“You’re always adapting,” explains Millward. “If you don’t, you’re bound to fail. Things have changed enormously in my time. We had 12,000 to 13,000 workers here in the beginning, whereas now we have fewer than 2000.
"Mind you, we used to build everything: engines, seats, axles, radiators and CKD kits for export. Now we have suppliers who make most of these things as sub-assemblies and deliver them ‘just in time’.”
The truth of this is visible just up the road; Ellesmere Port has an adjacent supplier park peppered with modern factories, with a busy flow of vehicles scurrying back and forth to the main plants.
Millward vividly remembers “the old days”, when Britain’s industry was riven by strikes and all negotiations were conducted in a ‘them and us’ atmosphere. “At times, it was like a war zone,” he recalls. “In those days, the unions were very strong. Was that helpful? Probably not. But much trouble flowed from the attitudes and behaviour of management, often provocative.”
A big part of the problem, says Millward, was the presumption
on both sides of the argument – right up to the 1990s – that the market for British mainstream cars would always survive. “But the day came when they knew they were wrong,” he says.
The first crisis came in 2003-2004. GM had five European plants and needed four. The Japanese had been making inroads into car sales and demand for traditional bread-and-butter cars was giving away to MPVs, SUVs and smaller cars. The Astra conformed to none of these groups.
“Everyone’s money was on Ellesmere Port closing,” says Millward. “Our rivals on the European mainland presumed it would happen. We knew a dramatic move was needed if they were not to close us down, so we burned the midnight oil to devise changes that would convince top management it was worth sticking with us. Luckily, our rivals did very little on that score. The decision was close, but we won.”
However, the tough times weren’t going away. A couple of years into the new model’s life cycle, the effects of the global recession began to bite harder than any in modern times. Demand plummeted. Losses mounted.
Management was driven to implement, and labour to accept, one two-year wage freeze and then another. In 2010 GM filed for ‘Chapter 11’ bankruptcy protection in the US and then came up with a plan to sell its European manufacturing operation to a consortium led by components giant Magna. “I had spent a lot of time showing potential buyers around,” says Millward. “The sale looked a certainty.”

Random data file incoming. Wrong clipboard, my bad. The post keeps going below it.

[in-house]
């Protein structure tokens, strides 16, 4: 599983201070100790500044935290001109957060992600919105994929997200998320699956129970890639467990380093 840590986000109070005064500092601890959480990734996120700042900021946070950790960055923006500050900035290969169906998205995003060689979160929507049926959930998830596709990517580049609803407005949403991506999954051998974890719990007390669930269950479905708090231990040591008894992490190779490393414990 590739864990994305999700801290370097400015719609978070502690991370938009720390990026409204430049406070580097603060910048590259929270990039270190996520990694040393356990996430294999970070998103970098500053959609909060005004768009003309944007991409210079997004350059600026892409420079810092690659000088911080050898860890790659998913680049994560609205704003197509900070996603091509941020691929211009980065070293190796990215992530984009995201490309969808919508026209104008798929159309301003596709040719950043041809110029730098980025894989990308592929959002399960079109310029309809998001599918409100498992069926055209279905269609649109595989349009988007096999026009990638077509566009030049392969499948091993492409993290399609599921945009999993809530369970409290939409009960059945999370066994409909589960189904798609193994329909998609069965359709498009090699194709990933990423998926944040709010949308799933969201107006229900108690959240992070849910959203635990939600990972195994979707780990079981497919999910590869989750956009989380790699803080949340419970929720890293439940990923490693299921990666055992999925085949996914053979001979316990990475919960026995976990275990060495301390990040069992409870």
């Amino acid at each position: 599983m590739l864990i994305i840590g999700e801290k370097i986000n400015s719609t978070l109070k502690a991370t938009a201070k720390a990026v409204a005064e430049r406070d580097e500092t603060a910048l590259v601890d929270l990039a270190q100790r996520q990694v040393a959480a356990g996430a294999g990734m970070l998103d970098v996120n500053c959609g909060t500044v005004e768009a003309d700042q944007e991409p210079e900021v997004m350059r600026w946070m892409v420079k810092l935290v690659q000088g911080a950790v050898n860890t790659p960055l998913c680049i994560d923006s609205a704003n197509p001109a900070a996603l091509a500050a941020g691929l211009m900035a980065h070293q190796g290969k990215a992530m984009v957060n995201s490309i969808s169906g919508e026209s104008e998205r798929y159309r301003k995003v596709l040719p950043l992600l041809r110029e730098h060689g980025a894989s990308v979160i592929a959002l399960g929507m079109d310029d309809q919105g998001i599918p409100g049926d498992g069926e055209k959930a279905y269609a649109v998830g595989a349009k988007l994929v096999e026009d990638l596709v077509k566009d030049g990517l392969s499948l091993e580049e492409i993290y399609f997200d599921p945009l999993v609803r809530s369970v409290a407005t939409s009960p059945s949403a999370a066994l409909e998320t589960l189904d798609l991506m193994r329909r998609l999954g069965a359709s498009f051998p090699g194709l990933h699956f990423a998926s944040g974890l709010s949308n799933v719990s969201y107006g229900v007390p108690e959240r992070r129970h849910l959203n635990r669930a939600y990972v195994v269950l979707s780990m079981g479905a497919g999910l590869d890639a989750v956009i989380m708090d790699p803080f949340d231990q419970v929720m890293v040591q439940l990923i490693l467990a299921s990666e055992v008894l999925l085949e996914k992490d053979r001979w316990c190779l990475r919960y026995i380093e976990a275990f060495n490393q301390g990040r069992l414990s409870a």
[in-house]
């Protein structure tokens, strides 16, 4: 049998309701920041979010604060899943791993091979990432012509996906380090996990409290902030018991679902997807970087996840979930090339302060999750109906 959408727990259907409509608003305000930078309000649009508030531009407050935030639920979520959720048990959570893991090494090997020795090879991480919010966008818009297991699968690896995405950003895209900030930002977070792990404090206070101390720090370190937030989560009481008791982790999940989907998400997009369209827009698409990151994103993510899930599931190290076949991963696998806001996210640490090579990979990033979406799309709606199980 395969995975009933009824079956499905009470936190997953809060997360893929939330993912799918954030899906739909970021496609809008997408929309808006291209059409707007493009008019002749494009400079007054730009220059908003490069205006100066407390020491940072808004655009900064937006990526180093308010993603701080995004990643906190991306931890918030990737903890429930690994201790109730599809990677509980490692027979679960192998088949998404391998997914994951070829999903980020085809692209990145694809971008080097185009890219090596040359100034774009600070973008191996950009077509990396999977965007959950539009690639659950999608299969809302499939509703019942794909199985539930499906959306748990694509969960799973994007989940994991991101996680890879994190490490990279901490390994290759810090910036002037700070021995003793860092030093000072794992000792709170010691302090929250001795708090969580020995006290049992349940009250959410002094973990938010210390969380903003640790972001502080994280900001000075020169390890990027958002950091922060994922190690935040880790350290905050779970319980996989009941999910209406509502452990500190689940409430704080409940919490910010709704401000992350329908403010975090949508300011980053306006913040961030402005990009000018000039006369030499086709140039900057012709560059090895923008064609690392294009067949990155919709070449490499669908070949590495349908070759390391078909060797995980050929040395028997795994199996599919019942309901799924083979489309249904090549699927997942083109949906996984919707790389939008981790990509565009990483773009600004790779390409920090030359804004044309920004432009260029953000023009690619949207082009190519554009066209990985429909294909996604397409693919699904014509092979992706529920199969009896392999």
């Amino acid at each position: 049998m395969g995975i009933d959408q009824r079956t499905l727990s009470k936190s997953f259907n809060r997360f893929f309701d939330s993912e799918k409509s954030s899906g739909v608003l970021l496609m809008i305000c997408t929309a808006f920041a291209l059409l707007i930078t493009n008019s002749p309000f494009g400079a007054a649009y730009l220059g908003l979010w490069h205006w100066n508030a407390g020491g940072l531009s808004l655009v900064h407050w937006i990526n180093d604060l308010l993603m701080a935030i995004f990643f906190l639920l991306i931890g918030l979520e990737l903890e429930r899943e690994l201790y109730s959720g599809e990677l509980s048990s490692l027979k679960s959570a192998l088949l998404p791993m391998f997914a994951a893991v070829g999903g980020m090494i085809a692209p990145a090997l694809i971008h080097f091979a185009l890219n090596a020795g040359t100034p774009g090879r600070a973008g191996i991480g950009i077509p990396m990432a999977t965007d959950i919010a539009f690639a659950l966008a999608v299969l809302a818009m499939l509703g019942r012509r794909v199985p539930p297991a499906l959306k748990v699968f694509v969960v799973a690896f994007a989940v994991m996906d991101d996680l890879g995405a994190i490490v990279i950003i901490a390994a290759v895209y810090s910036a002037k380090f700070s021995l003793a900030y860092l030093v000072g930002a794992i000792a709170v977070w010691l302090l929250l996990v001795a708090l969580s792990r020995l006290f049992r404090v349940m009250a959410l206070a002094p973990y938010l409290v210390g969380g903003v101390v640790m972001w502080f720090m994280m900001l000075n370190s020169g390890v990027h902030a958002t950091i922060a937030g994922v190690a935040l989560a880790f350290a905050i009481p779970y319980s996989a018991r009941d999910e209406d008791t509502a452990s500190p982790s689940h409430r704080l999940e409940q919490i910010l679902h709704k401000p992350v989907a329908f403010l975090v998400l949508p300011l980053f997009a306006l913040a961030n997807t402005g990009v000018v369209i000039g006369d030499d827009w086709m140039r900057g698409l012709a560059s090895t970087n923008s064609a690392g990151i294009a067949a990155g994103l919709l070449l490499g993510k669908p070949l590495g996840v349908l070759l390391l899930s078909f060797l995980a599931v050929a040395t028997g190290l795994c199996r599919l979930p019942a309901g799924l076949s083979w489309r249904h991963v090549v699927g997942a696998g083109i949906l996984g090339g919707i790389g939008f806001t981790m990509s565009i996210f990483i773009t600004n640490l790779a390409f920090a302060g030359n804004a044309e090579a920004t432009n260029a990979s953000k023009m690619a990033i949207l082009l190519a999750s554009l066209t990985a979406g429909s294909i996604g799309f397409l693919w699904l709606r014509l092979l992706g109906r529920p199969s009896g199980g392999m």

Halfway through 2010, out of the blue, the sale fell through, which most at GM considered great news, yet the crisis continued. However, bosses now felt that they had perfect licence to change anything that needed changing and close anything that needed closing.
Millward and a tiny team – working with a similarly small Unite team that included union veteran Tony Woodley – set out ways to ‘keep the lights on’ by convincing top management to agree that Ellesmere Port would build the seventh-generation Astra.
“I had a shopping list of things that needed changing and so did the union,” Millward explains. “At times we were pretty far apart, but we shared two desires: to keep the place running and make sure both sides benefited from the solutions. Again, our rivals were convinced we’d lose, which helped. They felt Ellesmere Port had been very lucky last time; it couldn’t be again.”
Today, the Port looks secure – and for a long time, because GM Europe has shut two plants since its days of serial over-production and depends on those that remain.
If current production is a little ‘off’ – 30 cars an hour against 47 at peak – it’s because the market knows the current Astra is nearing run-out.
Yet good times are beginning to roll. Millward and Co have almost certainly not faced their last difficulties, but these should be much smaller than the past tsunamis.